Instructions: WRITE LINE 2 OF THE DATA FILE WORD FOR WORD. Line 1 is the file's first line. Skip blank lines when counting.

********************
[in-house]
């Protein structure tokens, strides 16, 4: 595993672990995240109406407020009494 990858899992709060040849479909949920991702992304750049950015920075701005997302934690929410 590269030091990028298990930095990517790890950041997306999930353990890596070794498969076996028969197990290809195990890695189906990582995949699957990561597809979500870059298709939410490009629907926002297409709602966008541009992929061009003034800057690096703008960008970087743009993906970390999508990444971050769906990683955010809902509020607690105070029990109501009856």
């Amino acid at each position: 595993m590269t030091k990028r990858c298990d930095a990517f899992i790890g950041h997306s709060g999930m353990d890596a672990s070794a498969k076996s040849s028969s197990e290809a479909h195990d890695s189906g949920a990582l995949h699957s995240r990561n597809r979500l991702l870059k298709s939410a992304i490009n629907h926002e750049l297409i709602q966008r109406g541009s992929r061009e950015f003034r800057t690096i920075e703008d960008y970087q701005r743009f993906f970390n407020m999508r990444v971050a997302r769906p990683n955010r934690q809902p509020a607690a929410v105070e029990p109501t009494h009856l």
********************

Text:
């Protein structure tokens, strides 16, 4: 595993672990995240109406407020009494 990858899992709060040849479909949920991702992304750049950015920075701005997302934690929410 590269030091990028298990930095990517790890950041997306999930353990890596070794498969076996028969197990290809195990890695189906990582995949699957990561597809979500870059298709939410490009629907926002297409709602966008541009992929061009003034800057690096703008960008970087743009993906970390999508990444971050769906990683955010809902509020607690105070029990109501009856």